Tag Archives: exclamations

Uff da

Context: EC is a white graduate student at USC studying linguistics. Up until attending USC, she lived in Pasadena, California. That being said, her dad is from Iowa, and her mom is from Indiana. I asked EC if there were any sayings that she learned as a kid from her family or community, and she responded with this folk saying. The word is used in casual conversation as an exclamation.

Text: One is from my dad’s side, which I always thought of is one word but apparently it’s two words, and it’s called uuf da. It comes from I think Norway or Scandinavia because my dad’s grandfather was from Sweden. It’s funny because my mom says phew, so when I was little I combined then, so now I say phewfda. Uff da, it’s kind of like… if you go to Minnesota, there will be merchandise with uff da on it because there are so many Scandinavian people in Minnesota. Basically uff da, you just kind of say it when something not big has happened. But it’s like “oh man uff da, that was really hard.” It doesn’t have a negative context, but you wouldn’t say “uff da that was so exciting!” It’s always like “ugh, uff da, that was a difficult test,” or “uff da, that was a workout.” It’s never for anything super bad, or at least how my family uses it, and honestly I’m not really sure what it translates to, but I think it’s one of those things like “ugh.”

“Uff da”

Thoughts/Analysis: From what I can gather, there’s no direct translation for uff da: it’s onomatopoeia like “oof” in English. It’s really an exclamation to express and release tension. Being onomatopoeia, different languages have different spellings for similar noises. I’ve used oof before, but it seems as though uff da is very specific to Scandinavians and those from that ancestry. EC’s combination of phew and uff da is especially interesting, exemplifying how the blending of cultures can impact the folklore that people spread. She’s the first to use it in her family, but as she ages and has children, her new version may spread as a fusion: an example of polygenesis in real time.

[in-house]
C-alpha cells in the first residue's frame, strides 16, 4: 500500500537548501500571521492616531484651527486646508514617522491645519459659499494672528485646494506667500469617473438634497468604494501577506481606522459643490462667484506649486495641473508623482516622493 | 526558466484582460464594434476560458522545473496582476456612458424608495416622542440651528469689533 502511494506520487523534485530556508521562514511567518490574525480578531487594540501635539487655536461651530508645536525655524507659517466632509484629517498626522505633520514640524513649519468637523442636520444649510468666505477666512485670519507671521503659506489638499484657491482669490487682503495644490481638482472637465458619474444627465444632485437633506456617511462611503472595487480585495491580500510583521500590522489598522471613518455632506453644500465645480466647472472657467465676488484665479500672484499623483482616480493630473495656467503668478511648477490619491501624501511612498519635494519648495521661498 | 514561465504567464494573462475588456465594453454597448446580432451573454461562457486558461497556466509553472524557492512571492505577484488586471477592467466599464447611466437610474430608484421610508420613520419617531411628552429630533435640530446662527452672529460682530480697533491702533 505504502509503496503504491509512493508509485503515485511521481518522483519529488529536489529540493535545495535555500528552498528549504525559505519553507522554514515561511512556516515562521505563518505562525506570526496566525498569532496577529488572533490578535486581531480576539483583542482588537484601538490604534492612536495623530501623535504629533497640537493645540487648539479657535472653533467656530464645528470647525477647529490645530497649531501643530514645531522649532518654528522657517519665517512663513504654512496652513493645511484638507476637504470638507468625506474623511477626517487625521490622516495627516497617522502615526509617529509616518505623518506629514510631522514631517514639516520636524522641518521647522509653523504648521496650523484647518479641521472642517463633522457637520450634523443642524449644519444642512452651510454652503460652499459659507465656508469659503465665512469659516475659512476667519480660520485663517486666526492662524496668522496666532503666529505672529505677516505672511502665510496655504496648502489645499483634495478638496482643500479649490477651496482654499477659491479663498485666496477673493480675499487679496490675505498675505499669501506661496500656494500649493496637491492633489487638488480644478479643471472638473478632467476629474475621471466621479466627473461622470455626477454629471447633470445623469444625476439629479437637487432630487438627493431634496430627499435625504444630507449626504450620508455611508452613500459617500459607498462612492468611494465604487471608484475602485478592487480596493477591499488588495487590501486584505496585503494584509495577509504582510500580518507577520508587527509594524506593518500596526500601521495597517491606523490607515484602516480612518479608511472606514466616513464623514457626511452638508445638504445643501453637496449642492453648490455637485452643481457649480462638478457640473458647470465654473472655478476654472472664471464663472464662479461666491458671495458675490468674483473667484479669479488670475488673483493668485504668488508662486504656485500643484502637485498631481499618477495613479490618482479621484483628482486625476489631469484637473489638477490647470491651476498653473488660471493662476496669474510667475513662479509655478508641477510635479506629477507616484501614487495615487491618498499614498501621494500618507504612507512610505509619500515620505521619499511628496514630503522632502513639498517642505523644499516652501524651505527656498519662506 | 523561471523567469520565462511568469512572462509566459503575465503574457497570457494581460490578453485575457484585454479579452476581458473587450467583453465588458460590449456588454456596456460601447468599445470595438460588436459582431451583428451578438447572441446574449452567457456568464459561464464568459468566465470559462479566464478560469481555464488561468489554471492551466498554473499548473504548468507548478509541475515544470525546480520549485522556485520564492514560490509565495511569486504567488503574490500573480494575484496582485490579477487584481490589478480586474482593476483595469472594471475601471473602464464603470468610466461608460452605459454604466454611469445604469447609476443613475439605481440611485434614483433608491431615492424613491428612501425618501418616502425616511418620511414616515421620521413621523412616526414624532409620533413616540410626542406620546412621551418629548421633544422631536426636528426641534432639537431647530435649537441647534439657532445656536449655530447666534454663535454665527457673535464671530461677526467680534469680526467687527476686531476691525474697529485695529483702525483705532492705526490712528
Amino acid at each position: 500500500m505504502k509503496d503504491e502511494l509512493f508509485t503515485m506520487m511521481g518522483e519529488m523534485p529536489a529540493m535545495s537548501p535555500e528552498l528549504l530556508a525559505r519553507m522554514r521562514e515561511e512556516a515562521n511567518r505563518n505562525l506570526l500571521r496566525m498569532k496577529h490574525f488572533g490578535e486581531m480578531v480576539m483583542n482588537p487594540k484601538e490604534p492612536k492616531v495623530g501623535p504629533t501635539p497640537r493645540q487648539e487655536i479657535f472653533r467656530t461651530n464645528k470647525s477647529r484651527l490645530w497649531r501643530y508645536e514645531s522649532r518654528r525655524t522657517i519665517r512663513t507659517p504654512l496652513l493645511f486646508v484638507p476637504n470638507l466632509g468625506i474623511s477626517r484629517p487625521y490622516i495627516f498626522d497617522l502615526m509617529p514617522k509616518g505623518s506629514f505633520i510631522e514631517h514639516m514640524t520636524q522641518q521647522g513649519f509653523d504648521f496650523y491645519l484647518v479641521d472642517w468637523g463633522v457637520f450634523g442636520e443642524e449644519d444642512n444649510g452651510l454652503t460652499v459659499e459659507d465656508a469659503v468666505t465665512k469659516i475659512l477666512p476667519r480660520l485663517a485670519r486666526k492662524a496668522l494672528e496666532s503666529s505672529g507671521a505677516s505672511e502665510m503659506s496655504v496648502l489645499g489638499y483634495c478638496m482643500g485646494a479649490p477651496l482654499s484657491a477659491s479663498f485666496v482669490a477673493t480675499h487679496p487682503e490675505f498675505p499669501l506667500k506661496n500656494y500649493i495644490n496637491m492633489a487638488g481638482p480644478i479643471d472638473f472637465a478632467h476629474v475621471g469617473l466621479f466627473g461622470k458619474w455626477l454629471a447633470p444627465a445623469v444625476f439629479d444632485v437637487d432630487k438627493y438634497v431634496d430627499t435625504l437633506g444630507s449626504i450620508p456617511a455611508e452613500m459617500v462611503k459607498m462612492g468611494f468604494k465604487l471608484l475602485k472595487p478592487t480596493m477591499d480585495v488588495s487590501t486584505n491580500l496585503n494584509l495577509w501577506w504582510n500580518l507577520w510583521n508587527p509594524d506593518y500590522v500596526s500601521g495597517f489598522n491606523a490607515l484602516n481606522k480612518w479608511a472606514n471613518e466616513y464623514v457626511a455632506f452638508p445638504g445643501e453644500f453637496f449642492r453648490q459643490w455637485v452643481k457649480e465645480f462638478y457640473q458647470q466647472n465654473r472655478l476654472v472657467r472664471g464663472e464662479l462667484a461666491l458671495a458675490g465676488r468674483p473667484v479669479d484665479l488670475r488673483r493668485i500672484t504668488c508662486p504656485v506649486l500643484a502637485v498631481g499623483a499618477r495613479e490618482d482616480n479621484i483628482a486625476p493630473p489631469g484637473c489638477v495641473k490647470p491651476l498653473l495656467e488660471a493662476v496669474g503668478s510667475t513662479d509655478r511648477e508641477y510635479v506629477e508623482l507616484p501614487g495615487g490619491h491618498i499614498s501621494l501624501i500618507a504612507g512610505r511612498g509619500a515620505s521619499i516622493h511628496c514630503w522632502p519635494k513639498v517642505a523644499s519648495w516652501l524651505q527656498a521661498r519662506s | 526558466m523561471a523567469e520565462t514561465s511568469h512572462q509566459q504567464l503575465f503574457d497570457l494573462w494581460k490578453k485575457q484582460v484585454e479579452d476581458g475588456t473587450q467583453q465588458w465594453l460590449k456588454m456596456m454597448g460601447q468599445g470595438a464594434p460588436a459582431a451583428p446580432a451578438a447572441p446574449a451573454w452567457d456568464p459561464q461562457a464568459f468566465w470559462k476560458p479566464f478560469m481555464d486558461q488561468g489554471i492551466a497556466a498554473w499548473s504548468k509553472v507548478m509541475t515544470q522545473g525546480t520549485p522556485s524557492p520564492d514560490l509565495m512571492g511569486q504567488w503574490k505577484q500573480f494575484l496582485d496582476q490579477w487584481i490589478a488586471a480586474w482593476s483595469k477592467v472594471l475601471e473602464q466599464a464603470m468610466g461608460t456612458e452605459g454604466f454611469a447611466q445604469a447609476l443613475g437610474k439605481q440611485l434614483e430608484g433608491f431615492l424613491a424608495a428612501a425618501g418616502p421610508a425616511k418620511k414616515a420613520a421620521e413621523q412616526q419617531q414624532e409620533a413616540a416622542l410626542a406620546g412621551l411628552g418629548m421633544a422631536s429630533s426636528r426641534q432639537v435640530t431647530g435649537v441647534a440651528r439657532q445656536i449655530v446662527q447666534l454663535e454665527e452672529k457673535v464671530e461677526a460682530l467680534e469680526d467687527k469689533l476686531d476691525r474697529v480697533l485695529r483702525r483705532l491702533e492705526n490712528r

Salud, Dinero, Amor!

Folklore Piece

“So I went to a Spanish immersion elementary school; everything was taught to us in Spanish except for English. Um, and so, when anyone would sneeze, as kids usually do, there’s this  Spanish saying that correlates sneezing with health. I guess, you could say. So if you sneeze once, you say ‘Salud’, if you sneeze twice you say ‘Dinero’, if you sneeze three times, ‘Amor’. So you’re wishing someone health, money, and love after each time that they sneeze.”


Background information

“I don’t know why I did it. I guess I was sort of caught up in it. I mean, if you’re a little kid and someone’s screaming at you in Spanish, but it’s a happy scream, you’re like ‘Yeah! I’m a happy screamer too!’ But like everyone’s just happy yelling at each other. Which I think is a lot of the Spanish language. I learned that when I was really young, I mean I started Spanish when I was in kindergarten.”



“I don’t really say it anymore, but yeah, in general, people say it any time you sneeze, like saying ‘bless you’. But I guess it doesn’t really change in English. But I think it’s the same idea.”



I learned about this in my Spanish class in high school as well. Much like the term ‘Bless you!’ many of the native Spanish speakers I know weren’t sure why they say it. Generally, it’s to wish someone good luck: health, money, and love.

My family does something similar where we change our “bless you’s” each time. The first one, it’s just a mild “Bless you.” The second, a bit louder, “Bless you!”, and the third “Take a sick day!” Each and every time.

These sneezing rituals are not uncommon; as we talked about in class it used to be believed that when someone sneezed, a bit of their soul left their body, hence the phrase “Bless you!” This general sentiment of wishing someone good fortune when something bad has happened to them could be the reason for the extension to this Spanish saying that the informant is talking about.

Interesting, too, is the informants reaction to being asked about its origins. She had no idea, didn’t claim to have any idea, and removed herself from the culture entirely. Even though she attended a Spanish immersion school, spoke in Spanish for a large portion of her life, and learned and celebrated an immense amount of Spanish culture, she still speaks of it as if it were entirely removed from herself.

This deals a lot with our class discussions about cultural identity and heritage. I think the informant might feel that, because her heritage isn’t of Spanish origin, she doesn’t claim ownership over the Spanish culture. There’s no right or wrong answer to this dilemma, only that the informant acts in the way that she feels most comfortable, which evidently is not identifying herself with the language or culture.